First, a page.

Wilfred: “Resistance / Happiness” Review

The series finale of ‘Wilfred’ had a ton of humor, heart, and feels and was a fitting finale for one of the greatest dog-based comedies of our time.


Note: The following review goes into detail about the episode. SPOILER ALERT!

Well, this is it folks: the end of both Wilfred and YouNerded’s coverage of it. It was a fun journey, but like all great things, it must come to an end. So how was the double-sized finale to FX’s most infamous dog-based comedy, then? Take my hand, and let’s find out together. Caution: There’s massive feels coming.

“Resistance” was the first part of the finale and picked up almost right where “Courage” left off, with Ryan imagining himself on the beach with Wilfred right before waking up in his bed… with Jenna. Things are all right between them, but Wilfred’s imminent demise is hard on her, and Ryan is looking for ways to keep him alive despite Wilfred’s insistence that he should just accept it and be happy with Jenna. We were then treated to a great scene with Ryan’s mom and her doctor/lover (pitch-perfectly played by John Michael Higgins once again) as Ryan and Jenna began arguing over Wilfred. In the usual Wilfred fashion, Wilfred warns Ryan that if these arguments make a rift between him and Jenna, his death might be for nothing.

Things escalated even further with the arrival of Drew, who hopped a plane when he heard Wilfred was sick. Of course, being Drew, he lacks sleeping arrangements. He eventually is offered a spot on Jenna’s couch, which only freaks Wilfred out. It’s this breakdown that leads to the thing both the viewers and characters of the show feared: Wilfred’s death. He collapses and is rushed to the vet, where a heartbroken Jenna has to leave the room because she can’t handle it. Drew goes to comfort her while Ryan stays with Wilfred, whom he gets one final, heartbreaking scene with. Wilfred explains that he is the god Mattdamon, and though he’ll miss Ryan, he wants him to move on after he’s gone and be happy, as that was his goal from the very beginning. This leads into what may be one of the most heartbreaking scenes, as Wilfred’s goodbye to Ryan ends with one final shot of Ryan sitting and holding him in his dog-form, lifeless in his arms.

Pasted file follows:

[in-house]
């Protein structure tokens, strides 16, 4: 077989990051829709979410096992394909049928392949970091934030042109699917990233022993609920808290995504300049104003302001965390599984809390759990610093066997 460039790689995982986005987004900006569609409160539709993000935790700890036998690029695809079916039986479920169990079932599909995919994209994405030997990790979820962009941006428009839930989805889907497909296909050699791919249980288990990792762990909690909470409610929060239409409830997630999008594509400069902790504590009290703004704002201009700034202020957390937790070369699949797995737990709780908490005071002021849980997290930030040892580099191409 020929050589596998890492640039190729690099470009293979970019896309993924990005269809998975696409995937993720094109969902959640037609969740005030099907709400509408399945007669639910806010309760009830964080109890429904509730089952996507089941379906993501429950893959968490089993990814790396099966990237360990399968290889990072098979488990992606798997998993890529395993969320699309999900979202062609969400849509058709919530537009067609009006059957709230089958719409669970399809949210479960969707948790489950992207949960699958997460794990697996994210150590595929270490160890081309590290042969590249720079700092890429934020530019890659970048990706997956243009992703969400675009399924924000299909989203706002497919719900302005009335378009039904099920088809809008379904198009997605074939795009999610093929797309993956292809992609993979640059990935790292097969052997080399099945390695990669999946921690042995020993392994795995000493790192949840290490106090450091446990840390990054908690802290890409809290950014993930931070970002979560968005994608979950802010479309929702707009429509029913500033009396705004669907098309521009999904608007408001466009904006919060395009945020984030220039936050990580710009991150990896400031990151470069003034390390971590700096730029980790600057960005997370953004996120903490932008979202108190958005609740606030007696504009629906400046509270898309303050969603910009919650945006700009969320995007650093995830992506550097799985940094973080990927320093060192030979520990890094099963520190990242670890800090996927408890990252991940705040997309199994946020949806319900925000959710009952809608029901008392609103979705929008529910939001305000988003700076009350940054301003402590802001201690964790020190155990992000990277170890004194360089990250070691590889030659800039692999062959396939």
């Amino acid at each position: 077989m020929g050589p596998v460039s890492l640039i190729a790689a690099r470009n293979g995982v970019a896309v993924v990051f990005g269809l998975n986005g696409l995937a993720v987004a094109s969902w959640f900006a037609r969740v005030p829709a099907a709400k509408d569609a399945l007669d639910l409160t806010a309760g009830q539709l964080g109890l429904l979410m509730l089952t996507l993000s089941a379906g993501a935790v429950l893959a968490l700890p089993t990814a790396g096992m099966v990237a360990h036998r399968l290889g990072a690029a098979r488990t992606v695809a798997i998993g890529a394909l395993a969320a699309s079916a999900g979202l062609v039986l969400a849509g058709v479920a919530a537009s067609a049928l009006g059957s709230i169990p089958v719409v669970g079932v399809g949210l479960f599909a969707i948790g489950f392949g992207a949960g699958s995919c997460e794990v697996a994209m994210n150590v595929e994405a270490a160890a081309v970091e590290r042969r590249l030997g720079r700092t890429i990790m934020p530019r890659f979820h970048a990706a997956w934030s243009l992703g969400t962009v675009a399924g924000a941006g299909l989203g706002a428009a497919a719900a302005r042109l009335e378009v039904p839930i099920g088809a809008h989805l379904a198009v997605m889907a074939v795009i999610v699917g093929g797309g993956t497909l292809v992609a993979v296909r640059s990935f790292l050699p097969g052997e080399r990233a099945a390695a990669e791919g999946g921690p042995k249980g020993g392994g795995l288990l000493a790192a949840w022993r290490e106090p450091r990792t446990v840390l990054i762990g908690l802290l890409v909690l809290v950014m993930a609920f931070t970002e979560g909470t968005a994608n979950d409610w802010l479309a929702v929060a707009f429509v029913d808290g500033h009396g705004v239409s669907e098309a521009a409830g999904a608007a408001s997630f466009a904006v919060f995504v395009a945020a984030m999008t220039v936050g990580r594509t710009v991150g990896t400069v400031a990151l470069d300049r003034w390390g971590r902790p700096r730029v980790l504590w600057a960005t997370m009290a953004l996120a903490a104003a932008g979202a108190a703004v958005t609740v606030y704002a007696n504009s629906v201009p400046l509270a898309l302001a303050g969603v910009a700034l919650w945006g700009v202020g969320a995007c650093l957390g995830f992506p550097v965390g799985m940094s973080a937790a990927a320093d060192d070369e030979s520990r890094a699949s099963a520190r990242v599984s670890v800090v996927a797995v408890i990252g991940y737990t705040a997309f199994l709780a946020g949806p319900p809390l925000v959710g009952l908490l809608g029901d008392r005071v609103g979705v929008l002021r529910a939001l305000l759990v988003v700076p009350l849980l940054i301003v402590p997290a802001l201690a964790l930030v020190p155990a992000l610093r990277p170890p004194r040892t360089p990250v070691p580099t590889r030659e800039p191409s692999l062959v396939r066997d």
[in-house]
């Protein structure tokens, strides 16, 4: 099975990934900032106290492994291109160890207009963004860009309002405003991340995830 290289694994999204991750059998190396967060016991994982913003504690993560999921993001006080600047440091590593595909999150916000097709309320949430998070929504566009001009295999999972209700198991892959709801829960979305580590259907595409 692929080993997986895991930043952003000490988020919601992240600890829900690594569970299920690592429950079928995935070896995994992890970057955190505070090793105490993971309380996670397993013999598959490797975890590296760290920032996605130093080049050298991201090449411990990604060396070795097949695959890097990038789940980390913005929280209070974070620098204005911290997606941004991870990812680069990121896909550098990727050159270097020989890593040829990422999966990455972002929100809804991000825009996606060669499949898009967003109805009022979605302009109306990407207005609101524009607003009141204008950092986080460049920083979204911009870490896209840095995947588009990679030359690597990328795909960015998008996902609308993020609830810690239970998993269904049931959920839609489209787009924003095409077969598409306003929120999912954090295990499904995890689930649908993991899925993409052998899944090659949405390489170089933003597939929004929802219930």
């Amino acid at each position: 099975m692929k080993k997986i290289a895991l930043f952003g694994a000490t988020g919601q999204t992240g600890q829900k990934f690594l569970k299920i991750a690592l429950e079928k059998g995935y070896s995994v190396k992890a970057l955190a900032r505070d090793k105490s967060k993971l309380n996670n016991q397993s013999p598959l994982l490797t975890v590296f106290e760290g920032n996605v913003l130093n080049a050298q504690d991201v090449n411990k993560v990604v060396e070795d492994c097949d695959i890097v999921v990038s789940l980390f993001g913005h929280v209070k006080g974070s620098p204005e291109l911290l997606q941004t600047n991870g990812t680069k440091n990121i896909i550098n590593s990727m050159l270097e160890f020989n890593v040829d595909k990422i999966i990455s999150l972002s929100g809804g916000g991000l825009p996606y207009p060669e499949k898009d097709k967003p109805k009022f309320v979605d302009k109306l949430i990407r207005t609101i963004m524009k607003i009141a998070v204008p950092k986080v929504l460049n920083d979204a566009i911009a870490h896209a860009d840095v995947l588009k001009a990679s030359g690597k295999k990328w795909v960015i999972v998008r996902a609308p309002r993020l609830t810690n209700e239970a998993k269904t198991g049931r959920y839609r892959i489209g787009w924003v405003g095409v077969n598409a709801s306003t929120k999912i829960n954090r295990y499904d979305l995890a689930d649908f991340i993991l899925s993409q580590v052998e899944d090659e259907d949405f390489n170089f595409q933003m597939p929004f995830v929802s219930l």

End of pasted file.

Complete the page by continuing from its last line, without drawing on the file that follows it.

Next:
Ryan mopes around for a few days trying to adjust to life without Wilfred, but his happiness with Jenna unfortunately doesn’t last. The two meet again and Jenna reveals that she’s decided to give Drew another chance. This led to a defining character moment for Ryan, as he lets her go, berating her for falling back into old patterns and not embracing what they had together. As a whole, “Resistance” was one of the strongest episodes of the entire series, as it addressed many of the overarching themes and questions of the show. But things didn’t cap off there, because the finale’s second half, “Happiness,” brought everything together for one final ride.

“Happiness” begins in exactly the same way that the show’s first episode of the same name did, with a distraught Ryan printing a suicide note and attempting to kill himself with pills, not knowing what to do without Wilfred and the girl of his dreams abandoning him. However, he isn’t stopped by Jenna this time, but by his mom, who attempts to comfort him by telling him the story of the dog god Mattdamon, of all things. From here we got the answers to the cult storyline that was seeded all throughout the season, as Ryan discovered Catherine not only knew of the story, but also that she was in the cult for a full three years! Handled poorly, these kinds of secret reveals can be hokey, but the revelation was done well here and fully believable considering the backstory of Ryan’s mom. But that wasn’t the only bombshell Catherine dropped. After some prodding, Ryan discovered that his father was in fact Charlie, the cult’s leader, whom Catherine had been drawn to by his message of everlasting happiness. She eventually had him arrested when he began to perform rituals on Ryan, believing him to be the “Chosen One” that Mattdamon would appear to. After Charlie’s arrest, Ryan’s now-adoptive father, Henry, stepped in from there, burying all information about the cult and raising Ryan himself.